NATIONAL PAPERCLIP DAY
National Paperclip Day is observed each year on May 29. Yes, even the paperclip has its own day of honor. It is about that well-known piece of curved wire that keeps our papers together and helps keep us organized.
While there are much earlier claims to the invention of the paperclip, according to the Early Office Museum, the first patent for a “bent wire paper clip” was presented to Samuel B. Fay in the United States in 1867. The original intention of Fay’s clip was to attach tickets to fabric. However, U.S. patent 64,088 recognized that it could also be used to attach papers together.
There were as many as 50 others that received patents for similar designs prior to 1899. One other notable name receiving a patent for his paperclip design in the United States was Erlman J. Wright in 1877. At that time, his clip was advertised for use in fastening newspapers.
The Gem paperclip, which was most likely in production in Britain in the early 1870s by The Gem Manufacturing Company, was never patented. It is the most common type of wire paper clip and is still in use today. It was introduced to the United States around 1892 and in 1904, Cushman & Denison registered a trademark for the “Gem” name in connection with paper clips. Paperclips are still sometimes called “Gem clips.”
Today, paperclips come in various sizes, shapes and colors and can make your paperwork look more fun and lively.
Paperclips are not just for holding papers together. There are many other things that you can do with them!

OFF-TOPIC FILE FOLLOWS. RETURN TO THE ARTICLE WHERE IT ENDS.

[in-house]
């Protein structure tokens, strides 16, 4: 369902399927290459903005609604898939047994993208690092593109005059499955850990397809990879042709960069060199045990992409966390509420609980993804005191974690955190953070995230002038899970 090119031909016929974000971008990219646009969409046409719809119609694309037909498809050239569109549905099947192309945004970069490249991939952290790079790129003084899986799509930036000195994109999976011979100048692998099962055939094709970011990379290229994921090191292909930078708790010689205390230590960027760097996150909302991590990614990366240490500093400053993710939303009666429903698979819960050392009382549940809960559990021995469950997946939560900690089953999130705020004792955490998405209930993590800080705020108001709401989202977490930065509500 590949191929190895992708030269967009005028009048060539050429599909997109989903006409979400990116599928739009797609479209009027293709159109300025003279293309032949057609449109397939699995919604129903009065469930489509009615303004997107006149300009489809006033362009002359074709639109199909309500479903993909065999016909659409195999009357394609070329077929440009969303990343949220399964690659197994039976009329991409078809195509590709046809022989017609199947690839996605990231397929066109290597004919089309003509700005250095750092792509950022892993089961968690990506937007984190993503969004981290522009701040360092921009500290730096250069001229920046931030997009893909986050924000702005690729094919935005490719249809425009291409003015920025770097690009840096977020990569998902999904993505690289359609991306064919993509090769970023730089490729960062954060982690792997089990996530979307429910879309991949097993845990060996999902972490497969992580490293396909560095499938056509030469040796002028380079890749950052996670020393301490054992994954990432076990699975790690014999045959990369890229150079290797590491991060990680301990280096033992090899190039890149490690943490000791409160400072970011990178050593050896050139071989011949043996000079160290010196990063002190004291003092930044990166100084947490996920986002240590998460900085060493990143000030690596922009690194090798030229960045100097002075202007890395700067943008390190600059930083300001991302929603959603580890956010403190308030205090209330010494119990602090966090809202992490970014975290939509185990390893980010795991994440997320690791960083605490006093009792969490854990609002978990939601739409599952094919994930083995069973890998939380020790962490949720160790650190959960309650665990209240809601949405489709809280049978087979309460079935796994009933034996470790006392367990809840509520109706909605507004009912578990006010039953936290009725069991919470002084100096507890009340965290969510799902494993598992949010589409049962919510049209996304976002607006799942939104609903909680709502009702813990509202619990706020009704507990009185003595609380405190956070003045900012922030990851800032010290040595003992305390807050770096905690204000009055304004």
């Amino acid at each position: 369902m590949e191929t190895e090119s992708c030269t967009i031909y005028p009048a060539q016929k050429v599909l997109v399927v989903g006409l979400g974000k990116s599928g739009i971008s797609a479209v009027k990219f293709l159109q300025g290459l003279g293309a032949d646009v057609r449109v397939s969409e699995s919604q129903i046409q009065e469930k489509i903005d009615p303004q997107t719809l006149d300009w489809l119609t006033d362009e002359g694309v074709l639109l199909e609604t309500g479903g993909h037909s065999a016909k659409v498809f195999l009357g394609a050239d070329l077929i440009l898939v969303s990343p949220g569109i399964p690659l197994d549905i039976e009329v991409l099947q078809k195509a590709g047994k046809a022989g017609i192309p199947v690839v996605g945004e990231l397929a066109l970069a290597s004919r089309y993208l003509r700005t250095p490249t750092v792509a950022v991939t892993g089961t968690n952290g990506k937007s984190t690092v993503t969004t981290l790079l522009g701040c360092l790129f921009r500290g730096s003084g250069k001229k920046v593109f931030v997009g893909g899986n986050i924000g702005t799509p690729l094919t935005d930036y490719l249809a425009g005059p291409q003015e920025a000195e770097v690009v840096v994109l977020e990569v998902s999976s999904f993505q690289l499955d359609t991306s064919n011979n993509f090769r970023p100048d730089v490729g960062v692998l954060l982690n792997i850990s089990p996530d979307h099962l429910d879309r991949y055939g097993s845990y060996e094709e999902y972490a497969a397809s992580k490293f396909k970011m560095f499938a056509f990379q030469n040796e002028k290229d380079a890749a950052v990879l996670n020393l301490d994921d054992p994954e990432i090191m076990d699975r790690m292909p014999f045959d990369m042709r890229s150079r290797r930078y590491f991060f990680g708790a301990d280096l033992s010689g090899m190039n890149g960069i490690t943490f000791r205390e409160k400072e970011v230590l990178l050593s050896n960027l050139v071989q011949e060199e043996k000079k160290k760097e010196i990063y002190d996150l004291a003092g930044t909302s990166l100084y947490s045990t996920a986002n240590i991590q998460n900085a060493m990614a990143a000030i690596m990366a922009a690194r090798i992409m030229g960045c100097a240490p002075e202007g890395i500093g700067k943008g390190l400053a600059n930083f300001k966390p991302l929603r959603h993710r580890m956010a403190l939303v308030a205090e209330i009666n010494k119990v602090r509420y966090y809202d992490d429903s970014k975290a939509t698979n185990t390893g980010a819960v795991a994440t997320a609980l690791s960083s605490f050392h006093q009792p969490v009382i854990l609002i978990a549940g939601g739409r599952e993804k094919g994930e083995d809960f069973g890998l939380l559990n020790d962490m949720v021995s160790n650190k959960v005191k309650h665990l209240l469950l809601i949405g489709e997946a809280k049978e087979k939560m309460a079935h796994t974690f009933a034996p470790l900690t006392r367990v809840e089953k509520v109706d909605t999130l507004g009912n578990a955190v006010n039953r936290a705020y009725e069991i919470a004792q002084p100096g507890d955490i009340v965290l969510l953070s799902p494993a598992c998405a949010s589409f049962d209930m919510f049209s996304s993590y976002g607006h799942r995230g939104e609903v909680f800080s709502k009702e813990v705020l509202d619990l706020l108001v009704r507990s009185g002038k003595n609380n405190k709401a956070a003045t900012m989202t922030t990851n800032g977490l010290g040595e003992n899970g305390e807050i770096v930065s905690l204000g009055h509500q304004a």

- Replace a zipper tab
- Unclog a spray bottle
- Unclog a single serve coffee maker
- Hem holder
- Emergency hooks for broken necklaces
The Paper Clip Project
During World War II this small, universal office supply provided a visual method of protest at a time when any outward signs of objection could be dangerous, even in familiar company.
Early in the war, Norwegians were particularly persistent in their development of symbols. The paper clip represented “sticking together” for a time until the Nazis caught on and banned the wearing of paper clips.
According to a March 5, 1941, Provo, Utah newspaper article (The Daily Herald), the Norwegians switched to new symbols as quickly as the bans could be issued.
In 1998, a group of middle school students led by language arts teacher Sandra Roberts and associate principal David Smith began a project through a Holocaust education class. The voluntary after-school class, Whitwell Middle School principal Linda Hooper’s idea, would be the foundation for developing tolerance and diversity.
Inspired by the story of the protesting Norwegians and their paper clips, the students began to collect six million paper clips – one paper clip representing one Jew who perished during the Holocaust. Adults today still wrestle with how the Holocaust could occur. Imagine middle school students trying understand the magnitude of such an event on humanity.
The Paper Clip Project gained international attention and by 2001 the students collected more than 30 million paper clips. The school dedicated a Children’s Holocaust Memorial which displays an authentic German railcar filled with a portion of the paper clips.
For more information on this inspiring story, the book and film that followed visit www.oneclipatatime.org
HOW TO OBSERVE
Use #NationalPaperclipDay to post on social media.
Within our research, we were unable to find the creator or the origin of National Paperclip Day.
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